“Pilots who flew ‘The Hump’ over the Himalayas have a harrowing story to tell. The fact that few Hump pilots are alive to tell their stories means that Thomas’ book could be one of the last first-person accounts on the topic.” Chad Stewart, Senior Editor, ON PATROL, The Magazine of the USO, Fall 2015
Meet author Nedda R. Thomas, at the National Air and Space Museum, in Washington, D.C. for a special appearance and book signing, talk to the author, and hear more about her wonderfully-praised biography HUMP PILOT — DEFYING DEATH FLYING THE HIMALAYAS IN WORLD WAR II, the spellbinding wartime account of her father, Hump pilot Ned Thomas.
Saturday, September 19, 12:00 – 5:00 PM, at The National Air and Space Museum. 601 Independence Ave SW, Washington, D.C. 20560
History’s Most Massive Airlift – The Heroic Sacrifices Of The Hump
Vienna, VA, January 31, 2015 – In a high-flying narrative flashing between the life of American pilot Ned Thomas and events of World War II, Nedda Thomas recreates her father’s dangerous mission. Lethal and capricious weather conditions, radio silence, the uncharted terrain of the “roof of the world,” and a foe who showed no quarter, meant these pilots put their lives at risk every time they took off. In Hump Pilot (The History Publishing Company), author Nedda Thomas pays homage to the flyers whose skill and courage kept Nationalist China and Allied Forces in Asia alive. By interweaving the story of the dashing young pilot who also won the heart of the woman destined to
become his wife, she breathes life and immediacy into these neglected pages of history.
Pilots of the Hump, as they called this critical air supply route over the Himalayas, faced the highest fatality rates of any air-war mission in World War II. The airlift was the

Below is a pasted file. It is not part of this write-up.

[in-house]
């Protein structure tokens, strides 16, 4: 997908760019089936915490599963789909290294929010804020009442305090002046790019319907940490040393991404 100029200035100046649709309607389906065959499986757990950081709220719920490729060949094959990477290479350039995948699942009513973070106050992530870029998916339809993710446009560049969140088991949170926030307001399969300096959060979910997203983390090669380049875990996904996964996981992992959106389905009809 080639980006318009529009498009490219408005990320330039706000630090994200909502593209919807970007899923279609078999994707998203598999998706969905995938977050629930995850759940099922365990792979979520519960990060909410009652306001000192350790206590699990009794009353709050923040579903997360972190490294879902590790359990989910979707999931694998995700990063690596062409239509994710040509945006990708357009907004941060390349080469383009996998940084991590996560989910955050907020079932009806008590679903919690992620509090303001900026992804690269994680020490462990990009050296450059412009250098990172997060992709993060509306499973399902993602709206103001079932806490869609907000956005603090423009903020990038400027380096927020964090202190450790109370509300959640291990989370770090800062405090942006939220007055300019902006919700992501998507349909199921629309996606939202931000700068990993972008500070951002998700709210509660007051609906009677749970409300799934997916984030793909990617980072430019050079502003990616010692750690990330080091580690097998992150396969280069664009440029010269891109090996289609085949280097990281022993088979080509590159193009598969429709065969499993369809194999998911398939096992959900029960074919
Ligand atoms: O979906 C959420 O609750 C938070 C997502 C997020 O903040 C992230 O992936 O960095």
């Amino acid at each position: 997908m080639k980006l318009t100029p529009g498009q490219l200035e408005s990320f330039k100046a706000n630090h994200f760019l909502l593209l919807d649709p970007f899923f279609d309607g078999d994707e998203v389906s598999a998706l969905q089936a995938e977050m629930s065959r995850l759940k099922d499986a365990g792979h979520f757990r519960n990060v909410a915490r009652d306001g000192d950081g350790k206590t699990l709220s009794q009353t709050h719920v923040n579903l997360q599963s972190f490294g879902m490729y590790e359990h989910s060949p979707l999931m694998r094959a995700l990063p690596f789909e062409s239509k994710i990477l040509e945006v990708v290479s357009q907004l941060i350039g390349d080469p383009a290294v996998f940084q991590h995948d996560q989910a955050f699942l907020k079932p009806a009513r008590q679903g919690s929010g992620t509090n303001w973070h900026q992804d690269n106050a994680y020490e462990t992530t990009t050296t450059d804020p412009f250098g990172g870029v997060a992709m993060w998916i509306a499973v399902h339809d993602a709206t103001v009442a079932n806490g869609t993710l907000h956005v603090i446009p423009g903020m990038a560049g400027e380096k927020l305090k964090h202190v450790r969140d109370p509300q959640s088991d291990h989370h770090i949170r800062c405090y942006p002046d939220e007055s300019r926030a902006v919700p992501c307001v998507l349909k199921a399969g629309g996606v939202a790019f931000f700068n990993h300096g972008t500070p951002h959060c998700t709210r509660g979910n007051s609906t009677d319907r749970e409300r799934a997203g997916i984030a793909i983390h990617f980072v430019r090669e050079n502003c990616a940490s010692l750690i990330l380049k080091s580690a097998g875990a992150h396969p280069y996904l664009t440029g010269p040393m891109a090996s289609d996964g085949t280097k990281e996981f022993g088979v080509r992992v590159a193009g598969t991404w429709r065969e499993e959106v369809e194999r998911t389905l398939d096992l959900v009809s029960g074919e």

largest the world has ever known, setting the bar for all others to come, including Berlin and Korea.
Calm, genuine, young and courageous, Ned Thomas brings a human dimension to the epic of the Hump. The forbidding Himalayas, Sanskrit for House of Snow, tell their own tale of beauty, danger, and military significance. American climber Clayton Kuhles’ recent expeditions to recover the remains of downed Hump aircraft have helped gain for these lost pilots a new and passionate public.
“The Hump is a larger-than-life epic that deserves to be told,” the author says. “And how better than through the eyes of a man who experienced it, my father Ned Thomas, who brought me up to speed on aircraft and flying in the Asia Theater.” Here’s a story of courage and historical significance, told through the life of a brave man who takes our hearts into the sky.
Nedda Thomas has published numerous articles about creative and significant figures. She also writes poetry, and has worked as a magazine editor. Growing up in a
military/diplomatic family, living in the U.S., France, and the Far East, all expanded her world view. She holds a master’s degree in human development, and attended
seminary. Family memories help nurture her passion for history; she speaks French and English, and lectures on several different topics.
You may visit her Hump Pilot website: www.humppilot.com.
The History Publishing Company
Available in fine bookstores and online everywhere
Robert F. Dorr, author of Mission to Tokyo, Fighting Hitler’s Jets, Hell Hawks: “This is the war nobody told you about….Far from home, in an alien and hostile setting, these men risked it all. Ned Thomas knows. Not an armchair historian, Thomas is a veteran who lived the dangers of the Himalaya and survived. Thomas’ story will grab you and keep you riveted page after page.”
Naomi Sokel Zeavin, author of Carmen’s Secret Diary: Aboard the USS Hornet in 1944: “At the heart of this war story lives a love story. Briefly told, enduring, strong, sweetly remembered.”
Walter J. Boyne, author/historian, Former Director of the United States Air and Space Museum: “Books on flying the Hump are rare…this is an important addition because the author combines hands-on-throttle insight to explain the complex and confusing events of the day. Highly recommended for buff, scholar, and new beginner in the field!”
Theodore White in Life Magazine, September 11, 1944: “The Hump is a line drawn across the eastern Himalayas and the forest of Burma by American blood and courage.”